Better Than Plowing, by James M. Buchanan
Better Than Plowing, and Other Personal Essays.
by James M. Buchanan.
University of Chicago Press. 194 pp. $23.95.
In much economic theory, politicians and government bureaucrats are exempted from the general rule that humans seek to maximize their own interests; instead, government is assumed to be a sort of benignly neutral referee, capable of acting in the broad public interest. But James M. Buchanan, winner of the 1986 Nobel Prize in economics, has long disputed this assumption. Since the early 1960′s, he has led a small but growing band of academics in the development of “public-choice” theory, a school of thought that applies economic analysis to the behavior of governments. In particular, public-choice theorists have stripped away the idealized conception of the state that many economists have tended to present as a real alternative to market practices, and have focused instead on the limitations of government action.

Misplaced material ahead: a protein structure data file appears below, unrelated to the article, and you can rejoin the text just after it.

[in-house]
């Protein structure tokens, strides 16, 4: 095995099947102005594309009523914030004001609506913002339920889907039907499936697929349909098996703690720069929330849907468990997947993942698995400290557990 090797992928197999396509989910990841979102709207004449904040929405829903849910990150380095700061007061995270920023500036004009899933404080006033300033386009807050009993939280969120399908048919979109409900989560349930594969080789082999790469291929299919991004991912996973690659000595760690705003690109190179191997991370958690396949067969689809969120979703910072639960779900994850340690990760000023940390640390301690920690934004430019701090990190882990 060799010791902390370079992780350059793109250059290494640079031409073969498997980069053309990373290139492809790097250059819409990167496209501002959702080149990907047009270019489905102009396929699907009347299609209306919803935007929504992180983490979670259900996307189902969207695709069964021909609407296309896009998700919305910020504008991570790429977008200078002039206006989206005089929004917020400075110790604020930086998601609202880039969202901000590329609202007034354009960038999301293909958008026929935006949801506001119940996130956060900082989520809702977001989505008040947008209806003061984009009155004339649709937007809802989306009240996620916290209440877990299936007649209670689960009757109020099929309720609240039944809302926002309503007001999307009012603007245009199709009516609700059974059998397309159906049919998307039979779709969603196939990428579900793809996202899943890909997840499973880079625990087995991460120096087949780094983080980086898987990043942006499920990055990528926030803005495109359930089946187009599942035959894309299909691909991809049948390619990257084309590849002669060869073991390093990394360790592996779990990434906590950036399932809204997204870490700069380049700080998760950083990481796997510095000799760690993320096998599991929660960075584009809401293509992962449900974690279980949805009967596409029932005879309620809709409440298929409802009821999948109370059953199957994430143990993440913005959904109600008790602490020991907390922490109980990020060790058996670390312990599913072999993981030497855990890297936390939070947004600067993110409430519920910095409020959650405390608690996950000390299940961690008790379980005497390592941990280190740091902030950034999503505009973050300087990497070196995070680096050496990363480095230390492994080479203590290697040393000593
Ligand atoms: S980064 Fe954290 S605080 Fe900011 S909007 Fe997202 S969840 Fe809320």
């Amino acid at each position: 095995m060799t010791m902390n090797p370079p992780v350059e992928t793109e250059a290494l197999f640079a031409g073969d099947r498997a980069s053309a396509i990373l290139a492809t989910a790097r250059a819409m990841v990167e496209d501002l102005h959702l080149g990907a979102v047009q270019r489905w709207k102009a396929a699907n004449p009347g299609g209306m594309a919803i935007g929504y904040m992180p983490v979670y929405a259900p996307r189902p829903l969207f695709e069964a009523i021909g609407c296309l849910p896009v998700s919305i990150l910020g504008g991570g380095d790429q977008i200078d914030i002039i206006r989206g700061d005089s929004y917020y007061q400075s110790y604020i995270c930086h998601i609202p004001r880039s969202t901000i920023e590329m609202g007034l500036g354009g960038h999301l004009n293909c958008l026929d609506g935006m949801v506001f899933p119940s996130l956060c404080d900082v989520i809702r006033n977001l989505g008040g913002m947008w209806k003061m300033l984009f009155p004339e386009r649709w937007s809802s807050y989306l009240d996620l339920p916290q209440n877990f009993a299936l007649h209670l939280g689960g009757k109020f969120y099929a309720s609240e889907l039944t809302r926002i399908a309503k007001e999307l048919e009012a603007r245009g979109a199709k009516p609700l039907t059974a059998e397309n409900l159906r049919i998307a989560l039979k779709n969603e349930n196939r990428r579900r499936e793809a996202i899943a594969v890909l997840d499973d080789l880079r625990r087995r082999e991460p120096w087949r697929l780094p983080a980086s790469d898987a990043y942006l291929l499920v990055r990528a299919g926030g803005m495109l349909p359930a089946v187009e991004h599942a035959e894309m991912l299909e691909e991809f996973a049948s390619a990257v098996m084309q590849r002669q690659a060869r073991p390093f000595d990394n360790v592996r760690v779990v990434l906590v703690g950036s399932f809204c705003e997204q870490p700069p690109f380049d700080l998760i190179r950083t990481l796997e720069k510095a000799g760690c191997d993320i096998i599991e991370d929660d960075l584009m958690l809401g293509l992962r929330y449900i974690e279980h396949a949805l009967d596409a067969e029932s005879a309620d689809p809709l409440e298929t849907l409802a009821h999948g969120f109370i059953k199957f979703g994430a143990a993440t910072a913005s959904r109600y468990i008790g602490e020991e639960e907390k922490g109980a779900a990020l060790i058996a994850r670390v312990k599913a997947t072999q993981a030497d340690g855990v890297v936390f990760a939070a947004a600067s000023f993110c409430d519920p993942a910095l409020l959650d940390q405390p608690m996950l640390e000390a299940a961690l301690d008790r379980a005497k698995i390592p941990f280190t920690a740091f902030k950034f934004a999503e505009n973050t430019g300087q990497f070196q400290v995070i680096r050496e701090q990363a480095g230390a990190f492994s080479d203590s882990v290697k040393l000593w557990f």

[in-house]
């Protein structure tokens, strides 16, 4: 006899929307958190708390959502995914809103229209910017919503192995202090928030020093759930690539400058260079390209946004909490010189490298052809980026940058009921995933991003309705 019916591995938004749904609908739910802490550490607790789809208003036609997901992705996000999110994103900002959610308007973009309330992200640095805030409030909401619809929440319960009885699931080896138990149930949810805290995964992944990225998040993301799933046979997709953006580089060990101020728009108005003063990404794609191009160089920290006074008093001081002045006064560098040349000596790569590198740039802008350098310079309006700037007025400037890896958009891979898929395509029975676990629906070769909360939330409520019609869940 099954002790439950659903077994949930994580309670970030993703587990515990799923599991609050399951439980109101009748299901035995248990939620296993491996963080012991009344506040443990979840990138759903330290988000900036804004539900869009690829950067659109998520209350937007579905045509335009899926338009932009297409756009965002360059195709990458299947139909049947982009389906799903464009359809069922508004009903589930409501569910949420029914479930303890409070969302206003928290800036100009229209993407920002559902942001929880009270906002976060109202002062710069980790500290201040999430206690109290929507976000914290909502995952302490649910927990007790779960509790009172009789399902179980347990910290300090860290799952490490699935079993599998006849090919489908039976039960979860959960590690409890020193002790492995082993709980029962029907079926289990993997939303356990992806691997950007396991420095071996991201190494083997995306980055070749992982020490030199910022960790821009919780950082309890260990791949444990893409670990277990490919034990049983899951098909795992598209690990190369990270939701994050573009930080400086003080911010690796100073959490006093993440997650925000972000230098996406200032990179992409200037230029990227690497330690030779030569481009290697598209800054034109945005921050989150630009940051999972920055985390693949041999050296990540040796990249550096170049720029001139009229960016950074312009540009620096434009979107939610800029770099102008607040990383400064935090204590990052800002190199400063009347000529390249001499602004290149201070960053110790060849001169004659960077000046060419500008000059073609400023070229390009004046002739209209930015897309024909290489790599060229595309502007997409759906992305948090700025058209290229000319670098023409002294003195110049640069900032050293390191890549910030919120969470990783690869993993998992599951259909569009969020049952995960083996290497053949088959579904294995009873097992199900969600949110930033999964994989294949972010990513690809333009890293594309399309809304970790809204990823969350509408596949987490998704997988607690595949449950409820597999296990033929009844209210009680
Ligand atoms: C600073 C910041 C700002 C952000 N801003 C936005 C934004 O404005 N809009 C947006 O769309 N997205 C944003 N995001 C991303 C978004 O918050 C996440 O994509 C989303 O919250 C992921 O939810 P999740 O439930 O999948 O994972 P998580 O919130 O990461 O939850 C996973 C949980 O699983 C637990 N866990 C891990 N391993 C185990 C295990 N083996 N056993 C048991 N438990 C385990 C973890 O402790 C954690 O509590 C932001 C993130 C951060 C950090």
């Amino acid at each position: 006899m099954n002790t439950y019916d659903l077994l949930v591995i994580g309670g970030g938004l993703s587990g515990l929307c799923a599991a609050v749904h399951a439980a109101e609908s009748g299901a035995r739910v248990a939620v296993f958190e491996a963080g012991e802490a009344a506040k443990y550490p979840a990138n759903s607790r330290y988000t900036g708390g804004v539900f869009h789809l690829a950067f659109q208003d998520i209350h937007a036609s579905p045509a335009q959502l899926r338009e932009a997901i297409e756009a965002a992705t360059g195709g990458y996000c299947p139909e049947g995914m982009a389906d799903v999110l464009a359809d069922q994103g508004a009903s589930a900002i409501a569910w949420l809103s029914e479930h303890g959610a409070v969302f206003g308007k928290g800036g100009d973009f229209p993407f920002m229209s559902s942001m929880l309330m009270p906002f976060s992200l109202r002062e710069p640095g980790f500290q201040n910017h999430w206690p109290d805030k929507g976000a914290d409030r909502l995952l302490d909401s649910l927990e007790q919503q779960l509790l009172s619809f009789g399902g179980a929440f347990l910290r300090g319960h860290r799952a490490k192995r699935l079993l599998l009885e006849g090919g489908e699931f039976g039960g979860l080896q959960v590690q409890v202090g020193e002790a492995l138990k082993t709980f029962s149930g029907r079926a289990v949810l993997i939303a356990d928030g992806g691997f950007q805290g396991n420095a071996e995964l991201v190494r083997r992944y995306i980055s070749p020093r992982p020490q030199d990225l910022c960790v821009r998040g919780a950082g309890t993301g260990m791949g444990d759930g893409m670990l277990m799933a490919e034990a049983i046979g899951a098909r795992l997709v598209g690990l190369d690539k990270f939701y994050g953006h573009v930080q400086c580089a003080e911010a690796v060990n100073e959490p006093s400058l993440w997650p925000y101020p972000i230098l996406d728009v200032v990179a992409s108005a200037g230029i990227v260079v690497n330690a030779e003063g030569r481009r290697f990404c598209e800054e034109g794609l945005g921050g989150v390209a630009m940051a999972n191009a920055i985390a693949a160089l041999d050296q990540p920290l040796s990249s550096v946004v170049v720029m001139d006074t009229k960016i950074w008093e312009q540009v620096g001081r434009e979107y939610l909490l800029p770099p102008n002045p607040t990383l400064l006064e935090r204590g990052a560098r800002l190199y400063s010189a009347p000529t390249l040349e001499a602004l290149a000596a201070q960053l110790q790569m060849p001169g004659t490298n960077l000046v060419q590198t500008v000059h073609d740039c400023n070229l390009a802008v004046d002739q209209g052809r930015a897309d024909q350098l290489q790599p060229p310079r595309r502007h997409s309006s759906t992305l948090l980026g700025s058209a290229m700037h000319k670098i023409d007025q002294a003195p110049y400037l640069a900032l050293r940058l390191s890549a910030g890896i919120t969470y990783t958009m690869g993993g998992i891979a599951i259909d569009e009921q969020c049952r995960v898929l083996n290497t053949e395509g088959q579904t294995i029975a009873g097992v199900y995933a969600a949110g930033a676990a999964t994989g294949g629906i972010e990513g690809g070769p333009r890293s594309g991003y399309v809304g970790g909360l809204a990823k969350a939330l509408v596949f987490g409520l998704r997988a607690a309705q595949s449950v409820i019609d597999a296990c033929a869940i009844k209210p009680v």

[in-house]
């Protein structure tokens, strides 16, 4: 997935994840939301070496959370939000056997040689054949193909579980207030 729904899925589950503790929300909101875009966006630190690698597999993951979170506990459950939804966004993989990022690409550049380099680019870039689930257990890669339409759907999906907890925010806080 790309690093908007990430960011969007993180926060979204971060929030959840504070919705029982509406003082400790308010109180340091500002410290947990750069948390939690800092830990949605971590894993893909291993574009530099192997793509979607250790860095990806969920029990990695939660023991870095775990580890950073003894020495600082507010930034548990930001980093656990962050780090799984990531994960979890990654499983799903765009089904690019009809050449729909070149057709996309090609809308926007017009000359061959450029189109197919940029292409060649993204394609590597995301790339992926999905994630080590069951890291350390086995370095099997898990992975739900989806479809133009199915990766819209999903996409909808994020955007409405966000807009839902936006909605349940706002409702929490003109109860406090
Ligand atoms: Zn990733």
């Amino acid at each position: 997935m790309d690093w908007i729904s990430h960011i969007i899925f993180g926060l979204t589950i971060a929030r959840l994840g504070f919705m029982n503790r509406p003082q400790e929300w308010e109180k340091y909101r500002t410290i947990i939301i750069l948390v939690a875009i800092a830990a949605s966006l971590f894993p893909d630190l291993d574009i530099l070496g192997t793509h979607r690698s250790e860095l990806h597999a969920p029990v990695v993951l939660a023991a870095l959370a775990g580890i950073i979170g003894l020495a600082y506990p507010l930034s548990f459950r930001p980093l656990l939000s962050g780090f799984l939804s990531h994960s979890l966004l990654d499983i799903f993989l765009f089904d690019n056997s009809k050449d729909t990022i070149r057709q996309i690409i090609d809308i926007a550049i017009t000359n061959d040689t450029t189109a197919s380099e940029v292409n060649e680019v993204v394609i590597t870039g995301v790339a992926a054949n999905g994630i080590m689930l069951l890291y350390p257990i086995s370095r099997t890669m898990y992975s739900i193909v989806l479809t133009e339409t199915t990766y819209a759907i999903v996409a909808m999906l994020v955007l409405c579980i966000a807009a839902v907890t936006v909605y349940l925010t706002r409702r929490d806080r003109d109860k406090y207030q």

The dust jacket of Better Than Plowing, a collection of autobiographical essays, describes Buchanan’s work as “the theoretical inspiration for much of the Reagan era’s economic philosophy.” This is an overstatement. In fact, public choice was but one of several intellectual schools that influenced U.S. economic policy in the 1980′s, along with supply-side theory and monetarism. True, the perspective offered by public-choice analysis was compatible with the Reagan administration’s efforts to scale back the government’s role in the economy. But the implications of public-choice theory are that achieving such a goal would require institutional change, as opposed to mere policy adjustments.
Thus, although the Reagan administration provided tax and regulatory relief, and constrained the growth of public expenditure, the mechanisms of economic policy-making remained much the same in 1988 as they had been in 1980. There had been little change in the budgetary process, or in other institutional arrangements conducive to the expansion of government. The way was thus clear for a swift reversal of Reagan’s economic policies during the succeeding administration, which is indeed what happened.